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Dude, It’s Still National Poetry Month?

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Image of a Dude. The Sedalia Weekly Bazoo. May 01, 1883, p. 1.
Image of a Dude.
The Sedalia Weekly Bazoo. May 01, 1883, p. 1.

The online magazine Slate recently featured a fascinating piece on the etymology of the word dude. Contrary to its modern usage as an informal word for your regular, Average Joe guy, in its original late-19th century context a dude typically referred to an effete, vacuous young man of affected manners and dress. In other words, a dude was a dandy.

The association of the original dude with a dandy is no accident: thanks to research conducted by Gerald Cohen and Barry Popik, we now know that the word dude likely derived from the “Doodle Dandy” in the song “Yankee Doodle.” As Cohen summarizes in the introduction to the October/November 2013 issue (“Dude Revisited: A Preliminary Compilation”) of Comments on Etymology, referenced in the Slate podcast:

‘Yankee Doodle Dandy’ produced a blend of dood(le) and dandy to doody in some New England towns prior to 1883, with shortening to dude/dood by 1883. (3)

While exploring the detailed etymological history of dude offers its own rich rewards (see the end of this post for suggested readings, foremost of which is the aforementioned issue of Comments on Etymology), what most intrigued me about Slate‘s podcast was the hosts’ brief discussion of poetry mocking the dude phenomenon that proliferated in late-19th century newspapers. Apparently, dudes were the object of intense ridicule among the general populace, and mocking them in newspaper articles and poems was a common occurrence. In fact, the word dude appears to have been popularized by a poem written by Robert Sale Hill and published in the January 14, 1883, issue (p. 9) of The New York World. The poem, “The True Origin and History of ‘The Dude,'” is available in microfilm through our Newspaper and Current Periodical Reading Room. A scan of it appears below; larger JPEG and PDF files are available as well.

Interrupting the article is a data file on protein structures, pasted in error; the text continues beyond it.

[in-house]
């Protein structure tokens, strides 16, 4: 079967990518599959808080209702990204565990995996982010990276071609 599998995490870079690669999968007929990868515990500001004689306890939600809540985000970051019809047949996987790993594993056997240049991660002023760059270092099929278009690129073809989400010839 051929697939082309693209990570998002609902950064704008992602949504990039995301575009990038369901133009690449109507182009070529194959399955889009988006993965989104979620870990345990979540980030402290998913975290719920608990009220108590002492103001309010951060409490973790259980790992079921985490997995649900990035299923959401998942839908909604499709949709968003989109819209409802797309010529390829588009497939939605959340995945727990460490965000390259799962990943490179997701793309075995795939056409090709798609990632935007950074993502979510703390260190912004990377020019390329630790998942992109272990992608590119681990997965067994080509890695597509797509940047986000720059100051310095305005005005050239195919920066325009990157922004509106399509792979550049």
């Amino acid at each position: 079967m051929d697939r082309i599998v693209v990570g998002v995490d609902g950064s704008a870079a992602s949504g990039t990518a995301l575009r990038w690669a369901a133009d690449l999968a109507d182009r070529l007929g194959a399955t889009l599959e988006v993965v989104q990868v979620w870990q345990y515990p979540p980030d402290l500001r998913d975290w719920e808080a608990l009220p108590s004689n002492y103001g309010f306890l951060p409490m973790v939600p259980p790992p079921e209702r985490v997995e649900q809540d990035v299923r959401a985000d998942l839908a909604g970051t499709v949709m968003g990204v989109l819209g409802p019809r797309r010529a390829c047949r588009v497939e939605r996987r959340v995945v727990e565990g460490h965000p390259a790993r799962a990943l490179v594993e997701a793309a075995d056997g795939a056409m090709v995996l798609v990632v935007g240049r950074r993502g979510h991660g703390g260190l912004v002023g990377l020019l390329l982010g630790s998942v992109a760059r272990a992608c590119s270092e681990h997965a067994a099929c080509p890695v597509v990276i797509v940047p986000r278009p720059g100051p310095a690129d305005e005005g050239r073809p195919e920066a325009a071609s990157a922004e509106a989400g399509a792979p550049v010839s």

The True Origin and History of “The Dude.” Robert Sale Hill, The New York World. January 14, 1883, p. 9.
The True Origin and History of “The Dude.” Robert Sale Hill, The New York World. January 14, 1883, p. 9.

The middle of the “pome,” as it is introduced in the newspaper, gives a detailed description of the much-maligned dude:

In form and feature rather young—
Somewhat resembling man, sir—
They flit about and speak a tongue
That is not worth a d——n, sir.
Their features, first I would explain
Are of the washed-out order—
Mild dissipation, feeble brain,
With cigarette smoke border.
Their feathers o’er their brow they bang,
Their cheek resembles leather;
Their style, inclusive, is in slang,
The “Strike me with a feather.”
Their father’s cuff supports a hat—
The head just seen between them;
A coachman’s (riding) coat at that
Envelopes all and screens them;
Save just below the coat is seen,
Where muscles ought to be, sir,
A pair of pipe stems, cased in green,
Skin-tight and half-mast high, sir.
To this please add a pointed shoe,
Verandas built around it;
A necktie, either white or blue . . .

Shortly after Hill’s poem was published, articles, cartoons, and dude doggerel began to appear regularly in newspapers. A number of these have been digitized and can now be searched through the Library of Congress’s historic newspapers collection Chronicling America. Examples of dude doggerel published in 1883 and available through Chronicling America include:

You can search Chronicling America yourself to locate additional examples of dude poetry. If you find any poems that make you shout “Dude, that’s awesome!” let us know in the comments below.


Suggested Readings on ‘Dude’

Kiesling, Scott F. “Dude.” American Speech 79.3 (Fall 2004): 281-305. [PDF. Supplementary Materials.]

Metcalf, Alan. “Dude!” Lingua Franca. October 21, 2013. [Link]

Popik, Barry, David Shulman, and Gerald Cohen. “Material for the Study of DUDE, Part 1.” The Dudespaper. [Link]

Popik, Barry, and Gerald Cohen. “More Material for the Study of DUDE.” The Dudespaper. [Link]

—. “More on DUDE #2.” The Dudespaper. [Link]

—. Comments on Etymology, v. 43, no. 1/2 (Oct./Nov. 2013) [Catalog Record]